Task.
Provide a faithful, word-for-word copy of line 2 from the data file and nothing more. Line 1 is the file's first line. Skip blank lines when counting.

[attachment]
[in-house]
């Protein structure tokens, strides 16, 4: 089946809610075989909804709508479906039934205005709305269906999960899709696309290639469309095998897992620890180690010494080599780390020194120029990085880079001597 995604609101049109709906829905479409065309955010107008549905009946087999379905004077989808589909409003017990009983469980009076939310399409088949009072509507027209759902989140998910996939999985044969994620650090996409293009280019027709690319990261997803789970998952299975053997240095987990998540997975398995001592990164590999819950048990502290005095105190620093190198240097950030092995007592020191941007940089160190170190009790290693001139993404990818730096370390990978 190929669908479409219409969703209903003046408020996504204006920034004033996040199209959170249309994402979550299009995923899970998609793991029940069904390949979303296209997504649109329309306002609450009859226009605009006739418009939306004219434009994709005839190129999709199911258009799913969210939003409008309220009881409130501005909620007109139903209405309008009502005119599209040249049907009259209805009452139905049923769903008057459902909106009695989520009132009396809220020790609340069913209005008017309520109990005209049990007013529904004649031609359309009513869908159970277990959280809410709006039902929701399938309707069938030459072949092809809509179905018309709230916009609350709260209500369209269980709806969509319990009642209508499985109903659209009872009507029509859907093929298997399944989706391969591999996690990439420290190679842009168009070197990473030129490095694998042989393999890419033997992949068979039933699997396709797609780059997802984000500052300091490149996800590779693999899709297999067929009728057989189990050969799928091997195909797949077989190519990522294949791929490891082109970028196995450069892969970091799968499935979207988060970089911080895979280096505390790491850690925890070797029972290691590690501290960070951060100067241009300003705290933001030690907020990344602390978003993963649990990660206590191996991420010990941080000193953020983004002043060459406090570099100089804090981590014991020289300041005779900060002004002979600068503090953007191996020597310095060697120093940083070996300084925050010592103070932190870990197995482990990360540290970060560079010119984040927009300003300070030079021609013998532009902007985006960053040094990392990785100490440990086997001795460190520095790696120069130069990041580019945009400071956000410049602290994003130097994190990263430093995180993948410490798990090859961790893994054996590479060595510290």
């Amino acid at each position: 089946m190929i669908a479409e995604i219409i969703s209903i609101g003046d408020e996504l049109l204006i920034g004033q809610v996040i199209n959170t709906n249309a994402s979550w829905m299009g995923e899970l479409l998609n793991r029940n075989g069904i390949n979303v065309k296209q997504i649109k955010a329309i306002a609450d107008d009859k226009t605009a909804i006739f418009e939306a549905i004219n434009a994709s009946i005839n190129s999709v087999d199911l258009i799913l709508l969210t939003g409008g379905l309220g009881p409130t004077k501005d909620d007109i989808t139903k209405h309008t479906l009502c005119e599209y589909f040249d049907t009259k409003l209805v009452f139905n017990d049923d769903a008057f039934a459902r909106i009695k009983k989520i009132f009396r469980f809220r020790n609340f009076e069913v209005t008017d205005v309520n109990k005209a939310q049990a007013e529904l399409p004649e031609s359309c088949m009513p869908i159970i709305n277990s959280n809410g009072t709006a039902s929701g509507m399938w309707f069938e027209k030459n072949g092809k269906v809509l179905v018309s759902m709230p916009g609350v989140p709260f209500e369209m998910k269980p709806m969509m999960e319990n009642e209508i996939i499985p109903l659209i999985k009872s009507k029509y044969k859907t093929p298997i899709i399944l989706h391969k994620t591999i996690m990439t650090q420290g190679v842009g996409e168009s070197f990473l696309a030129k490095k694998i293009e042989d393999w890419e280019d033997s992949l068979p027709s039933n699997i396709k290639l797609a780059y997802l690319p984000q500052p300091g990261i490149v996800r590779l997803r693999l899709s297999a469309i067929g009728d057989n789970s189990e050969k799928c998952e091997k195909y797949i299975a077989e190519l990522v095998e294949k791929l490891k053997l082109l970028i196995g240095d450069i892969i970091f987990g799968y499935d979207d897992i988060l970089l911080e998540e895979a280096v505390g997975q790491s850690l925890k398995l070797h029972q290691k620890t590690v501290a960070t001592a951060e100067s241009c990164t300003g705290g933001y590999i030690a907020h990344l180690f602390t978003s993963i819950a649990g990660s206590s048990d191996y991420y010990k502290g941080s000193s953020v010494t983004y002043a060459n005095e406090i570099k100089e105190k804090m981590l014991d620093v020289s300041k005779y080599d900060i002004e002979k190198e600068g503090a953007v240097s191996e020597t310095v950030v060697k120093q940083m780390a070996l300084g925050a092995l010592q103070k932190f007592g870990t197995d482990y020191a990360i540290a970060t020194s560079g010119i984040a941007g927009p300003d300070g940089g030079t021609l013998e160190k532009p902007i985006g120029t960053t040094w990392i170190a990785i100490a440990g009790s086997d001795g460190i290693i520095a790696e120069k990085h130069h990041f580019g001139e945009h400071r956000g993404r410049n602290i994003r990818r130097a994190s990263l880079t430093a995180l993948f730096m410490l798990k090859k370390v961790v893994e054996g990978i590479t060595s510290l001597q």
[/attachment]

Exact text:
């Protein structure tokens, strides 16, 4: 089946809610075989909804709508479906039934205005709305269906999960899709696309290639469309095998897992620890180690010494080599780390020194120029990085880079001597 995604609101049109709906829905479409065309955010107008549905009946087999379905004077989808589909409003017990009983469980009076939310399409088949009072509507027209759902989140998910996939999985044969994620650090996409293009280019027709690319990261997803789970998952299975053997240095987990998540997975398995001592990164590999819950048990502290005095105190620093190198240097950030092995007592020191941007940089160190170190009790290693001139993404990818730096370390990978 190929669908479409219409969703209903003046408020996504204006920034004033996040199209959170249309994402979550299009995923899970998609793991029940069904390949979303296209997504649109329309306002609450009859226009605009006739418009939306004219434009994709005839190129999709199911258009799913969210939003409008309220009881409130501005909620007109139903209405309008009502005119599209040249049907009259209805009452139905049923769903008057459902909106009695989520009132009396809220020790609340069913209005008017309520109990005209049990007013529904004649031609359309009513869908159970277990959280809410709006039902929701399938309707069938030459072949092809809509179905018309709230916009609350709260209500369209269980709806969509319990009642209508499985109903659209009872009507029509859907093929298997399944989706391969591999996690990439420290190679842009168009070197990473030129490095694998042989393999890419033997992949068979039933699997396709797609780059997802984000500052300091490149996800590779693999899709297999067929009728057989189990050969799928091997195909797949077989190519990522294949791929490891082109970028196995450069892969970091799968499935979207988060970089911080895979280096505390790491850690925890070797029972290691590690501290960070951060100067241009300003705290933001030690907020990344602390978003993963649990990660206590191996991420010990941080000193953020983004002043060459406090570099100089804090981590014991020289300041005779900060002004002979600068503090953007191996020597310095060697120093940083070996300084925050010592103070932190870990197995482990990360540290970060560079010119984040927009300003300070030079021609013998532009902007985006960053040094990392990785100490440990086997001795460190520095790696120069130069990041580019945009400071956000410049602290994003130097994190990263430093995180993948410490798990090859961790893994054996590479060595510290």